For those who shy away from using advanced search syntax AND for those who may be "overusing" it:

Let's explore "Plain English" search and some cases when it produces even better results than advanced Boolean search.

If you have a job description or a long email from someone defining what they want to find - you cannot paste the long description into Google and get the right profiles. (Google is not there yet!) However, if you can describe the information you are looking for in a short sentence, chances are, you can find just what you need using keyword-only searching - without X-Raying or any such techniques.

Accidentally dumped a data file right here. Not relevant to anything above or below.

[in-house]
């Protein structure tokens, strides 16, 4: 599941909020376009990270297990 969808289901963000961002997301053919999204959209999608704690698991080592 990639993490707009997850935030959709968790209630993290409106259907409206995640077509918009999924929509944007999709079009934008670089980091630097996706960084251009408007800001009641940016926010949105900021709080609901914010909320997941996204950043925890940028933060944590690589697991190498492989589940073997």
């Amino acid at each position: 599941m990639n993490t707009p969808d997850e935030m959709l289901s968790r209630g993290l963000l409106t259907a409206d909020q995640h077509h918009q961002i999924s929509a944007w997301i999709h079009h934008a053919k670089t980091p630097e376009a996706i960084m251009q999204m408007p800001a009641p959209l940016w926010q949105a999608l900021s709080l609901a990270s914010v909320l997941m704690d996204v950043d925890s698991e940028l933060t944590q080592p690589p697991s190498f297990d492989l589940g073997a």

Case 1. Finding definitions and facts

By now, Google has become smart enough to interpret and answer many short questions. If you have one, you can try searching like this (the question mark is optional):

Sometimes, you can just reduce the question to naming the category you want to learn about. The results may impress you:

Case 2. Finding the sites to explore

You can find the majority of professional sites such, as sites for associations and conferences, just as quickly. Then, collect their member and attendee directoriesif they provide those to outsiders - which is sometimes the case. Here are example searches:

Case 3. Name three objects (such as company names) to find more "like" them. As an example, name three competing companies to find more:

Case 4. Find email lists by naming email domains (and perhaps adding a few keywords). Examples:

These are just a few of the many ways, or patterns, for sourcing, using simple searches in plain English.